|PDB structures||RCSB PDB PDBe PDBsum|
|Gene Ontology||AmiGO / EGO|
|protein disulfide isomerase family A, member 2|
|Locus||Chr. 16 p13.3|
|protein disulfide isomerase family A, member 3|
|Locus||Chr. 15 q15|
|protein disulfide isomerase family A, member 4|
|Locus||Chr. 7 q35|
|protein disulfide isomerase family A, member 5|
|Locus||Chr. 3 q21.1|
|protein disulfide isomerase family A, member 6|
|Locus||Chr. 2 p25.1|
Protein disulfide isomerase or PDI is an enzyme in the endoplasmic reticulum in eukaryotes and the periplasm of bacteria that catalyzes the formation and breakage of disulfide bonds between cysteine residues within proteins as they fold. This allows proteins to quickly find the correct arrangement of disulfide bonds in their fully folded state, and therefore the enzyme acts to catalyze protein folding.
PDI contains two catalytic thioredoxin-like domains (a, a') containing the canonical CGHC motif and two non catalytic domains (b, b'); it displays oxidoreductase and isomerase activity, both of which depend on the type of substrate that binds to PDI and changes in PDI's redox state. For basic oxidative folding, the first substrate cysteine residue binds to the active site--either the a domain or the a' domain--of PDI to form an enzyme substate complex; a second substrate cysteine residue binds to the complex, whereby after subsequent catalysis, a stable disulfide bridge on the substrate is formed, leaving PDI's cysteine residues reduced. Afterwards, PDI is regenerated into its oxidized form by the ER's environment. The reduced (dithiol) form of PDI is able to catalyze a reduction of misformed disulfide bridge of a particular substrate through either reductase activity or isomerase activity. For the reductase method, misfolded substrate disulfide bonds are converted to reduced cysteine residues by the transfer of electrons from glutathione and NADPH. Afterwards, normal oxidative folding occurs to the correct pairs of substrate cysteine residues, leading to properly folded proteins. For the isomerase method, intramolecular rearrangement of substrate functional groups is catalyzed near the N terminus of the a/a' domain. Therefore, PDI is capable of catalyzing the post-translational modification disulfide exchange.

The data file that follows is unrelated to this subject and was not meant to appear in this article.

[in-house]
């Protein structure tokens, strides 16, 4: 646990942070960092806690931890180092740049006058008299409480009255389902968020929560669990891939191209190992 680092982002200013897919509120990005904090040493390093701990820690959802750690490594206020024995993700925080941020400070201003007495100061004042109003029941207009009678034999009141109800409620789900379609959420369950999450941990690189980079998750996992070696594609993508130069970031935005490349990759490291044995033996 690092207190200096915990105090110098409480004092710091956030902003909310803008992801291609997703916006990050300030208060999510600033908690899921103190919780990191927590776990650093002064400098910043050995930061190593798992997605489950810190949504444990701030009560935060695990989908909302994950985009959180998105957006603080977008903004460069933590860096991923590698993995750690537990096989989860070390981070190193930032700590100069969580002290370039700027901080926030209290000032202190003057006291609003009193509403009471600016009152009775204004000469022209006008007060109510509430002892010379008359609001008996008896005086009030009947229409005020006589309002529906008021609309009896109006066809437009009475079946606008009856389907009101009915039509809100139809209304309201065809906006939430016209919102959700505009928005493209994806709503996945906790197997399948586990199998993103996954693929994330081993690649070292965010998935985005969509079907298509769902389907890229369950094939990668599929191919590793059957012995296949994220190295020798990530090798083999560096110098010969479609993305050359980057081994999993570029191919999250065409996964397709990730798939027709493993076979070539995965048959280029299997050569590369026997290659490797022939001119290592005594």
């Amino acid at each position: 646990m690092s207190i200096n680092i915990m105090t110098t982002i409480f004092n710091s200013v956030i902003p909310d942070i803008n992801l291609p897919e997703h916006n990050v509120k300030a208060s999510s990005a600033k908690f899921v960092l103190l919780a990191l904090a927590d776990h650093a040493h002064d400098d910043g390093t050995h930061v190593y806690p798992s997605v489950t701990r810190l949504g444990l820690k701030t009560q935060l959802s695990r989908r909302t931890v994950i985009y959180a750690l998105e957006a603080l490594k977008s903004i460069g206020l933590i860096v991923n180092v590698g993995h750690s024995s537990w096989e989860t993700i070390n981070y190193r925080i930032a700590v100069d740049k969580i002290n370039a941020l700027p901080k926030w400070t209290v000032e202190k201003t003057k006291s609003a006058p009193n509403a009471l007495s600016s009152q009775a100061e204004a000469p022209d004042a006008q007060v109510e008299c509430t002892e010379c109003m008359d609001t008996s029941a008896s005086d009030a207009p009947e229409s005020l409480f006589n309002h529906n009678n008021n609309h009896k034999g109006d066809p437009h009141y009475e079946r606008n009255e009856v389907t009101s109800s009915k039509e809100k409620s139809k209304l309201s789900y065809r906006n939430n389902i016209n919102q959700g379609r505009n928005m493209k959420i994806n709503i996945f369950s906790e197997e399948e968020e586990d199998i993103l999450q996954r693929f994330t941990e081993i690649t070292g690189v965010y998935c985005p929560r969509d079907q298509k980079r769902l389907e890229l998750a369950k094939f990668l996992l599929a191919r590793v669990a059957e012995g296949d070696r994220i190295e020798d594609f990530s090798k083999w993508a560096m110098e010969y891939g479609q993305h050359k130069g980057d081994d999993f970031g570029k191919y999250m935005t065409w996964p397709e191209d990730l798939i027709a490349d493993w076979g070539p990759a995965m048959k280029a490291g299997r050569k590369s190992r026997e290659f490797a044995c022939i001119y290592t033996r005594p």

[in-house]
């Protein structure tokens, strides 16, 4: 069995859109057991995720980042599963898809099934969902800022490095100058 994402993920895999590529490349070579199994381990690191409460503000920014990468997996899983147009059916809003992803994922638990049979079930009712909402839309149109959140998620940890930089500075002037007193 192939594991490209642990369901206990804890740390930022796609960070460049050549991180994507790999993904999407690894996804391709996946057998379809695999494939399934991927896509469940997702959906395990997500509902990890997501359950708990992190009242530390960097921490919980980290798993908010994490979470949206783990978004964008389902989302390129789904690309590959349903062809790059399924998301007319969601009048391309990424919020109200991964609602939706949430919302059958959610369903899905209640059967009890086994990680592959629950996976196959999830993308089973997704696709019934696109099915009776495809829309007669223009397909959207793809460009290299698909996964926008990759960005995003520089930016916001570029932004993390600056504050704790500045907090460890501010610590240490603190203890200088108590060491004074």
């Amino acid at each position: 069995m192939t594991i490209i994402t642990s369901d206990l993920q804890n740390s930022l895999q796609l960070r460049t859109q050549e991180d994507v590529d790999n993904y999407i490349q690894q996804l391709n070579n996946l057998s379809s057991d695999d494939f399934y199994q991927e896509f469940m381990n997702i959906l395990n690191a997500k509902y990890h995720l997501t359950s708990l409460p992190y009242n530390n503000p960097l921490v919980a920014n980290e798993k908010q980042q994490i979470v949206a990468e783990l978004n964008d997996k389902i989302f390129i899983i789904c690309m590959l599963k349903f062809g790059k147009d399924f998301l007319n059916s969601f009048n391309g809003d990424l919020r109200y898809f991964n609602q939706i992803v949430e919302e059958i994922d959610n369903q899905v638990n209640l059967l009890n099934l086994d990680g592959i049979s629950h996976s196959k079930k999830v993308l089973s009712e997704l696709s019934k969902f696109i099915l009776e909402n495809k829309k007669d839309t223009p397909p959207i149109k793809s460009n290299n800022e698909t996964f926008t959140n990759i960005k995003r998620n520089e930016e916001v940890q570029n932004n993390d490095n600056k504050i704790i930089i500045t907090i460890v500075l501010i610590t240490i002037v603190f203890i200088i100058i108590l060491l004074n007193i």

In the chloroplasts of the unicellular algae Chlamydomonas reinhardtii the PDI RB60 serves as a redox sensor component of an mRNA-binding protein complex implicated in the photo-regulation of the translation of psbA, the RNA encoding for the photosystem II core protein D1. PDI has also been suggested to play a role in the formation of regulatory disulfide bonds in chloroplasts.
PDI has been found to be involved in the breaking of bonds on the HIV gp120 protein during HIV infection of CD4 positive cells, and is required for HIV infection of lymphocytes and monocytes. Some studies have shown it to be available for HIV infection on the surface of the cell clustered around the CD4 protein. Yet conflicting studies have shown that it is not available on the cell surface, but instead is found in significant amounts in the blood plasma.
PDI is critical for thrombus formation.
Assays used for PDI activity
Insulin Turbidity Assay: PDI breaks the two disulfide bonds between two insulin (a and b) chains that results in precipitation of b chain. This precipitation can be monitored at 650 nm, which is indirectly used to monitor PDI activity. Sensitivity of this assay is in micromolar range.
Di-E-GSSG assay: This is the fluorometric assay that can detect picomolar quantities of PDI and therefore is the most sensitive assay to date for detecting PDI activity. Di-E-GSSG has two eosin molecules attached to oxidized glutathione (GSSG). The proximity of eosin molecules leads to the quenching of its fluorescence. However, upon breakage of disulfide bond by PDI, fluorescence increases 70-fold.
Inhibition and Effects of Stress
Redox dysregulation leads to increases in nitrosative stress in the ER. Such adverse changes in the normal cellular environment of susceptible cells, such as neurons, leads to nonfunctioning PDIs. More specifically, PDI can no longer fix misfolded proteins once its thiol group in its active site has a nitric monoxide group attached to it; as a result, accumulation of misfolded proteins occurs in neurons, which leads to neurodegenerative diseases such as Alzheimer's Disease and Parkinson's Disease.
Due to the role of PDI in a number of disease states, small molecule inhibitors of PDI have been developed. These molecules can either target the active site of PDI irreversibly  or reversibly.
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